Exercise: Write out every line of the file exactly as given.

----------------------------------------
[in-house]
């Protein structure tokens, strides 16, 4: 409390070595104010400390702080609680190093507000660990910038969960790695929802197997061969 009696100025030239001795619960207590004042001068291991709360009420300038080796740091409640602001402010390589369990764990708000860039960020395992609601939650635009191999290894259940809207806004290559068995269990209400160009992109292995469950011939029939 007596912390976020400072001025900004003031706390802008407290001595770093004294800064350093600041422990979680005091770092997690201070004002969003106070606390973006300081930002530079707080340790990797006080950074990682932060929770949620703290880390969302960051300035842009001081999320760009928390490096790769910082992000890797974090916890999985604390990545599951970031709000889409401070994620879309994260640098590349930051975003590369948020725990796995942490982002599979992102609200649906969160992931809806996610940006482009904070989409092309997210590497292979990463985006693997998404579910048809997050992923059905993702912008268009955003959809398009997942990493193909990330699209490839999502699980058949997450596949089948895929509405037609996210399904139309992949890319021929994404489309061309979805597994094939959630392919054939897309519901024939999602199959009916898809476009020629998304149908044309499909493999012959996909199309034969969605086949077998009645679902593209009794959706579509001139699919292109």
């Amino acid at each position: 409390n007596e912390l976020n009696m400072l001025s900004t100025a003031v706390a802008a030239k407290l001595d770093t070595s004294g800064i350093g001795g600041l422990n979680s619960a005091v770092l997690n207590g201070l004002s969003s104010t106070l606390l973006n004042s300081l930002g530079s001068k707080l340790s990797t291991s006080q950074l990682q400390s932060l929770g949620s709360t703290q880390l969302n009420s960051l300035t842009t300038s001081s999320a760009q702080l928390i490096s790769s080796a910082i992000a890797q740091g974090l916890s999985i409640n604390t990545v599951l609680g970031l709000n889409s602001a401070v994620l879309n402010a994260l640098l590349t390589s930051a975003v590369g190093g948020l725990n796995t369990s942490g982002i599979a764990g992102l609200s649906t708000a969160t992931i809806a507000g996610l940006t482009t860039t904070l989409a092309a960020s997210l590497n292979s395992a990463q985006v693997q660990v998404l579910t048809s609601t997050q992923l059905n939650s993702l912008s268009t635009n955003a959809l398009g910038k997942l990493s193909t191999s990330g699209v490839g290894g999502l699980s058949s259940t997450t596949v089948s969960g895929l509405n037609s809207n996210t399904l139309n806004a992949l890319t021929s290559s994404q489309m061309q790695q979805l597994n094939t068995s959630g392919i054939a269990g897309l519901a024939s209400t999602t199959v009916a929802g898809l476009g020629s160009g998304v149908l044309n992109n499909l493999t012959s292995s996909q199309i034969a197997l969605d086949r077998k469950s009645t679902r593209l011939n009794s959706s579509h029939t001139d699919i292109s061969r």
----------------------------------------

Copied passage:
[in-house]
């Protein structure tokens, strides 16, 4: 409390070595104010400390702080609680190093507000660990910038969960790695929802197997061969 009696100025030239001795619960207590004042001068291991709360009420300038080796740091409640602001402010390589369990764990708000860039960020395992609601939650635009191999290894259940809207806004290559068995269990209400160009992109292995469950011939029939 007596912390976020400072001025900004003031706390802008407290001595770093004294800064350093600041422990979680005091770092997690201070004002969003106070606390973006300081930002530079707080340790990797006080950074990682932060929770949620703290880390969302960051300035842009001081999320760009928390490096790769910082992000890797974090916890999985604390990545599951970031709000889409401070994620879309994260640098590349930051975003590369948020725990796995942490982002599979992102609200649906969160992931809806996610940006482009904070989409092309997210590497292979990463985006693997998404579910048809997050992923059905993702912008268009955003959809398009997942990493193909990330699209490839999502699980058949997450596949089948895929509405037609996210399904139309992949890319021929994404489309061309979805597994094939959630392919054939897309519901024939999602199959009916898809476009020629998304149908044309499909493999012959996909199309034969969605086949077998009645679902593209009794959706579509001139699919292109």
């Amino acid at each position: 409390n007596e912390l976020n009696m400072l001025s900004t100025a003031v706390a802008a030239k407290l001595d770093t070595s004294g800064i350093g001795g600041l422990n979680s619960a005091v770092l997690n207590g201070l004002s969003s104010t106070l606390l973006n004042s300081l930002g530079s001068k707080l340790s990797t291991s006080q950074l990682q400390s932060l929770g949620s709360t703290q880390l969302n009420s960051l300035t842009t300038s001081s999320a760009q702080l928390i490096s790769s080796a910082i992000a890797q740091g974090l916890s999985i409640n604390t990545v599951l609680g970031l709000n889409s602001a401070v994620l879309n402010a994260l640098l590349t390589s930051a975003v590369g190093g948020l725990n796995t369990s942490g982002i599979a764990g992102l609200s649906t708000a969160t992931i809806a507000g996610l940006t482009t860039t904070l989409a092309a960020s997210l590497n292979s395992a990463q985006v693997q660990v998404l579910t048809s609601t997050q992923l059905n939650s993702l912008s268009t635009n955003a959809l398009g910038k997942l990493s193909t191999s990330g699209v490839g290894g999502l699980s058949s259940t997450t596949v089948s969960g895929l509405n037609s809207n996210t399904l139309n806004a992949l890319t021929s290559s994404q489309m061309q790695q979805l597994n094939t068995s959630g392919i054939a269990g897309l519901a024939s209400t999602t199959v009916a929802g898809l476009g020629s160009g998304v149908l044309n992109n499909l493999t012959s292995s996909q199309i034969a197997l969605d086949r077998k469950s009645t679902r593209l011939n009794s959706s579509h029939t001139d699919i292109s061969r």